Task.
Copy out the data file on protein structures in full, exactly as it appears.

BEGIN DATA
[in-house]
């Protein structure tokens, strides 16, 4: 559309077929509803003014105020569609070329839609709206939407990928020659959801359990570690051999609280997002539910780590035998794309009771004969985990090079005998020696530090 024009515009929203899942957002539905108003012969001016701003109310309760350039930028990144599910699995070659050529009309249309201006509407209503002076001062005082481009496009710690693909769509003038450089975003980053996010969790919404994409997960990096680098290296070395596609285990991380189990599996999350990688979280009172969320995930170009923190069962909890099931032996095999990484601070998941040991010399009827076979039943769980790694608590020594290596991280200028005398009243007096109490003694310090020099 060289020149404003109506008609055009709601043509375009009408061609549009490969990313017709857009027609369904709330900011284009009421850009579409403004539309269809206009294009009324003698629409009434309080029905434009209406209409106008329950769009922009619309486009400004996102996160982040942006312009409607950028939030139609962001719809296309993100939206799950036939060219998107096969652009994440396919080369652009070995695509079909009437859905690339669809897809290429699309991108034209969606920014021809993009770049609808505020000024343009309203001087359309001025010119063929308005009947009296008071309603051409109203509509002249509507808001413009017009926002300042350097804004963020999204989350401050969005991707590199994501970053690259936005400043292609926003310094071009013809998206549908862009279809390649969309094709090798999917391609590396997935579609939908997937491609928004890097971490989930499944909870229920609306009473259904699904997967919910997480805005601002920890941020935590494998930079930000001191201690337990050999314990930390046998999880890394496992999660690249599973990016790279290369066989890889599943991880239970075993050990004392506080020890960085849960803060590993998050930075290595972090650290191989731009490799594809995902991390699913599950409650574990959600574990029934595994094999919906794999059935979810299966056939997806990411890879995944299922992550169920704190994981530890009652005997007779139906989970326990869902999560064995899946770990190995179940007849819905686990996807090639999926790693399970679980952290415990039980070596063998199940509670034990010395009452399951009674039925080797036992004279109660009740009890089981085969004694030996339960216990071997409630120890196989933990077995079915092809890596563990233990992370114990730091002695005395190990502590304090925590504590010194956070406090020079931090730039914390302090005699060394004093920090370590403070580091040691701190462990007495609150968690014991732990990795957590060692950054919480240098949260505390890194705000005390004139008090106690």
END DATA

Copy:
[in-house]
């Protein structure tokens, strides 16, 4: 559309077929509803003014105020569609070329839609709206939407990928020659959801359990570690051999609280997002539910780590035998794309009771004969985990090079005998020696530090 024009515009929203899942957002539905108003012969001016701003109310309760350039930028990144599910699995070659050529009309249309201006509407209503002076001062005082481009496009710690693909769509003038450089975003980053996010969790919404994409997960990096680098290296070395596609285990991380189990599996999350990688979280009172969320995930170009923190069962909890099931032996095999990484601070998941040991010399009827076979039943769980790694608590020594290596991280200028005398009243007096109490003694310090020099 060289020149404003109506008609055009709601043509375009009408061609549009490969990313017709857009027609369904709330900011284009009421850009579409403004539309269809206009294009009324003698629409009434309080029905434009209406209409106008329950769009922009619309486009400004996102996160982040942006312009409607950028939030139609962001719809296309993100939206799950036939060219998107096969652009994440396919080369652009070995695509079909009437859905690339669809897809290429699309991108034209969606920014021809993009770049609808505020000024343009309203001087359309001025010119063929308005009947009296008071309603051409109203509509002249509507808001413009017009926002300042350097804004963020999204989350401050969005991707590199994501970053690259936005400043292609926003310094071009013809998206549908862009279809390649969309094709090798999917391609590396997935579609939908997937491609928004890097971490989930499944909870229920609306009473259904699904997967919910997480805005601002920890941020935590494998930079930000001191201690337990050999314990930390046998999880890394496992999660690249599973990016790279290369066989890889599943991880239970075993050990004392506080020890960085849960803060590993998050930075290595972090650290191989731009490799594809995902991390699913599950409650574990959600574990029934595994094999919906794999059935979810299966056939997806990411890879995944299922992550169920704190994981530890009652005997007779139906989970326990869902999560064995899946770990190995179940007849819905686990996807090639999926790693399970679980952290415990039980070596063998199940509670034990010395009452399951009674039925080797036992004279109660009740009890089981085969004694030996339960216990071997409630120890196989933990077995079915092809890596563990233990992370114990730091002695005395190990502590304090925590504590010194956070406090020079931090730039914390302090005699060394004093920090370590403070580091040691701190462990007495609150968690014991732990990795957590060692950054919480240098949260505390890194705000005390004139008090106690």